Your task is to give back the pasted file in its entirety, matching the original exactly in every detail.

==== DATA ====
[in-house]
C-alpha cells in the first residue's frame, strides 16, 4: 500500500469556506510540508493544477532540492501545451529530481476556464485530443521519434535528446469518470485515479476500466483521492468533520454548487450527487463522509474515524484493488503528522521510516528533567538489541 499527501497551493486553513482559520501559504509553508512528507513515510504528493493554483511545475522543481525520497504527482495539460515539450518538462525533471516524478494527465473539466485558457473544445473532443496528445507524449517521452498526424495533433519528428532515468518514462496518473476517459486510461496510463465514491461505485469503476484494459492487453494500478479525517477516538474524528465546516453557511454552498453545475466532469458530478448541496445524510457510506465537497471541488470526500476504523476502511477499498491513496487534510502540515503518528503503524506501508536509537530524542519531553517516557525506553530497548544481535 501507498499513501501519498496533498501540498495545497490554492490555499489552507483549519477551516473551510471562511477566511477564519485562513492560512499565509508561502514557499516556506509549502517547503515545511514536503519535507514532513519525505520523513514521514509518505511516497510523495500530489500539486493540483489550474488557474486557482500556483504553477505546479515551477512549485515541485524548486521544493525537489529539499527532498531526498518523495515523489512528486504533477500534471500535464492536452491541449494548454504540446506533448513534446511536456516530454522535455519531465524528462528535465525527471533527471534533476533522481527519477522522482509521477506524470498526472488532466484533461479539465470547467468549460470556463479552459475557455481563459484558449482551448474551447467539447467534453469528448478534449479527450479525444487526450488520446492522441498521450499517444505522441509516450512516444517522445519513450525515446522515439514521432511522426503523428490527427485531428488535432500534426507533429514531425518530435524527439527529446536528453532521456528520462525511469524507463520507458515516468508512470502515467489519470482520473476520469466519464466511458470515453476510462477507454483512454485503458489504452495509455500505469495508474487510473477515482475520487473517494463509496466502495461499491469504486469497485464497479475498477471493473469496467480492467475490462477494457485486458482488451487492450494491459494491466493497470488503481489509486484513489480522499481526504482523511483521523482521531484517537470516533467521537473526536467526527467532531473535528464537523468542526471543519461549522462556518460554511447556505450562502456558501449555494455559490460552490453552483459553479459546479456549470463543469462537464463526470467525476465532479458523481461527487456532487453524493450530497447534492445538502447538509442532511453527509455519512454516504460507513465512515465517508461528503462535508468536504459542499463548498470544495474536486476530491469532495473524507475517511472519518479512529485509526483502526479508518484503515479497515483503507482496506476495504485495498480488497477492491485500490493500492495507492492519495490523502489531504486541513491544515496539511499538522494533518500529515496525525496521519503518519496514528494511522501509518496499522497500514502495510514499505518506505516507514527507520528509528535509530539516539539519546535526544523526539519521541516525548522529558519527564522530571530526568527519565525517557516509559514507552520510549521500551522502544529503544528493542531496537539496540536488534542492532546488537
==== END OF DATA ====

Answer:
[in-house]
C-alpha cells in the first residue's frame, strides 16, 4: 500500500469556506510540508493544477532540492501545451529530481476556464485530443521519434535528446469518470485515479476500466483521492468533520454548487450527487463522509474515524484493488503528522521510516528533567538489541 499527501497551493486553513482559520501559504509553508512528507513515510504528493493554483511545475522543481525520497504527482495539460515539450518538462525533471516524478494527465473539466485558457473544445473532443496528445507524449517521452498526424495533433519528428532515468518514462496518473476517459486510461496510463465514491461505485469503476484494459492487453494500478479525517477516538474524528465546516453557511454552498453545475466532469458530478448541496445524510457510506465537497471541488470526500476504523476502511477499498491513496487534510502540515503518528503503524506501508536509537530524542519531553517516557525506553530497548544481535 501507498499513501501519498496533498501540498495545497490554492490555499489552507483549519477551516473551510471562511477566511477564519485562513492560512499565509508561502514557499516556506509549502517547503515545511514536503519535507514532513519525505520523513514521514509518505511516497510523495500530489500539486493540483489550474488557474486557482500556483504553477505546479515551477512549485515541485524548486521544493525537489529539499527532498531526498518523495515523489512528486504533477500534471500535464492536452491541449494548454504540446506533448513534446511536456516530454522535455519531465524528462528535465525527471533527471534533476533522481527519477522522482509521477506524470498526472488532466484533461479539465470547467468549460470556463479552459475557455481563459484558449482551448474551447467539447467534453469528448478534449479527450479525444487526450488520446492522441498521450499517444505522441509516450512516444517522445519513450525515446522515439514521432511522426503523428490527427485531428488535432500534426507533429514531425518530435524527439527529446536528453532521456528520462525511469524507463520507458515516468508512470502515467489519470482520473476520469466519464466511458470515453476510462477507454483512454485503458489504452495509455500505469495508474487510473477515482475520487473517494463509496466502495461499491469504486469497485464497479475498477471493473469496467480492467475490462477494457485486458482488451487492450494491459494491466493497470488503481489509486484513489480522499481526504482523511483521523482521531484517537470516533467521537473526536467526527467532531473535528464537523468542526471543519461549522462556518460554511447556505450562502456558501449555494455559490460552490453552483459553479459546479456549470463543469462537464463526470467525476465532479458523481461527487456532487453524493450530497447534492445538502447538509442532511453527509455519512454516504460507513465512515465517508461528503462535508468536504459542499463548498470544495474536486476530491469532495473524507475517511472519518479512529485509526483502526479508518484503515479497515483503507482496506476495504485495498480488497477492491485500490493500492495507492492519495490523502489531504486541513491544515496539511499538522494533518500529515496525525496521519503518519496514528494511522501509518496499522497500514502495510514499505518506505516507514527507520528509528535509530539516539539519546535526544523526539519521541516525548522529558519527564522530571530526568527519565525517557516509559514507552520510549521500551522502544529503544528493542531496537539496540536488534542492532546488537